It sounds so reasonable. What could possibly be wrong with it? Asking employees to remain civil online and not harm the company’s reputation is reasonable, isn’t it? The Judge ruled the policy restrains the employee’s right to discuss working conditions. They ruled that the policy’s impact on Section 7 rights outweighed the employer’s interest in protecting its brand and its customers’ brands.
The Judge did not like the first paragraph because he believed it was too general. Therefore, the Judge took each paragraph and ruled on it instead of considering the whole social media policy and how a reasonable person would interpret the policy.
NLRB: Read the Social Media Policy as a Whole
The NLRB disagreed. The new rules that came out of the decision to reverse the Judge’s ruling included:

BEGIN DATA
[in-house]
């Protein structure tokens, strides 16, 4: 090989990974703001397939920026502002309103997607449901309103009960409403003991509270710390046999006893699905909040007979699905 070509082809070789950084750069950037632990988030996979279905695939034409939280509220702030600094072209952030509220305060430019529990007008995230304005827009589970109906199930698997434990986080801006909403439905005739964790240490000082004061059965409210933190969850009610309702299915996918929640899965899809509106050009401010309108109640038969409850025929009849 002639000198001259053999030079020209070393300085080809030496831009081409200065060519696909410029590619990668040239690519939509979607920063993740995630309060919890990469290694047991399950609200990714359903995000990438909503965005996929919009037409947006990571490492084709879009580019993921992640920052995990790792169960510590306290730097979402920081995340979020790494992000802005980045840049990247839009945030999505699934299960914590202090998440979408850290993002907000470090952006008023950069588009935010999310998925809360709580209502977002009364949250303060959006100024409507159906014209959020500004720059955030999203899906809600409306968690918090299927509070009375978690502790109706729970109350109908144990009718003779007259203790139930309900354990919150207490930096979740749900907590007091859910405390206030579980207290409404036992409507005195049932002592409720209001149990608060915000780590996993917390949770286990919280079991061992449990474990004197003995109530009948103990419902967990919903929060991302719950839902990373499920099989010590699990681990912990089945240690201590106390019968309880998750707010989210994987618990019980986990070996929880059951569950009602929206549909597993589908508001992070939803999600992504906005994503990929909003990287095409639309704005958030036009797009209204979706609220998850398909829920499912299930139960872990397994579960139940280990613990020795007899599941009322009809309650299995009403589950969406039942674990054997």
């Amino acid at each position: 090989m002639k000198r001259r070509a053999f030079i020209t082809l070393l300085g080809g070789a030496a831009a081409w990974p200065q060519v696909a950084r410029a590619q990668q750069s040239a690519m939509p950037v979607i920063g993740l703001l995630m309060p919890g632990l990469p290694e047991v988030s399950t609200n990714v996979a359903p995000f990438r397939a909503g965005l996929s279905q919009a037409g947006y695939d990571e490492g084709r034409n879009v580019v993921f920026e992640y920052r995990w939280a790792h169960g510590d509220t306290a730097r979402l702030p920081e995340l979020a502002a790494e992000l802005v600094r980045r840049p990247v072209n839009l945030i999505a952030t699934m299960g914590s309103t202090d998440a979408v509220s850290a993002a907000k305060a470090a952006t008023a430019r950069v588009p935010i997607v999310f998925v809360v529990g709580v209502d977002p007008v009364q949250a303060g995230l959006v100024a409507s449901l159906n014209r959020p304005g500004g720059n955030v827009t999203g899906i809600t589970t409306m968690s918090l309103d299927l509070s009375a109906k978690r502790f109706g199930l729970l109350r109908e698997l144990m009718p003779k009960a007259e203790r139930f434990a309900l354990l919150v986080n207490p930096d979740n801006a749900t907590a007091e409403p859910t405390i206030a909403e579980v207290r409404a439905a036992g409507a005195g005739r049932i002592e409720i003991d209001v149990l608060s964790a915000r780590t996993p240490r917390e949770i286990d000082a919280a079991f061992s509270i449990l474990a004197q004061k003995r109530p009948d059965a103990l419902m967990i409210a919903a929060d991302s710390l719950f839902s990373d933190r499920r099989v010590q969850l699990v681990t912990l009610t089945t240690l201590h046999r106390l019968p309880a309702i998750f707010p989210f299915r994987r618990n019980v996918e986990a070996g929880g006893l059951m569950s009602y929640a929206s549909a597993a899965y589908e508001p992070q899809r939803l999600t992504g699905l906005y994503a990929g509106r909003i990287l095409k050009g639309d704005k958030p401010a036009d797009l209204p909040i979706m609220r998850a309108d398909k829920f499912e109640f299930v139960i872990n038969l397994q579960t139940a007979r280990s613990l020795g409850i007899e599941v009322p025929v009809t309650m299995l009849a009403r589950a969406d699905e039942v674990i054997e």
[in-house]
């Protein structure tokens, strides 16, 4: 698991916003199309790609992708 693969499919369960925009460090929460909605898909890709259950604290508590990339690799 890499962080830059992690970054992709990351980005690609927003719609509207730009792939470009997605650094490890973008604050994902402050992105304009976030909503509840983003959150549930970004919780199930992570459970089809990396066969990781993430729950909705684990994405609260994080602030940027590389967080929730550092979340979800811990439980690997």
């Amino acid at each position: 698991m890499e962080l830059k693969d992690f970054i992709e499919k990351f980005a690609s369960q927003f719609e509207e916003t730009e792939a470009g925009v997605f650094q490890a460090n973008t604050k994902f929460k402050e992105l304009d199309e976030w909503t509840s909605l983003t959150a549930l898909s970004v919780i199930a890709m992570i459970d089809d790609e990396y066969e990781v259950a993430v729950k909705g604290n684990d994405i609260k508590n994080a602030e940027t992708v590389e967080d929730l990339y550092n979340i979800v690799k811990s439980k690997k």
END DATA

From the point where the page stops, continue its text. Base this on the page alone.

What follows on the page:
- The policy must be read as a whole and not interpreted as to intent paragraph by paragraph
- General expectations should be fully defined
- The policy cannot prohibit private conversations, but it can instruct employees to not negatively impact the employer’s public reputation
- The policy doesn’t necessarily need to be written as narrowly as possible (again, read the policy as a whole)
- The intent should reflect what a reasonable employee would interpret the intent being
The NLRB said you need to read the whole policy. The subsequent paragraphs fully defined general expectations outlined in the first paragraph. So the NLRB disagreed with the Judge.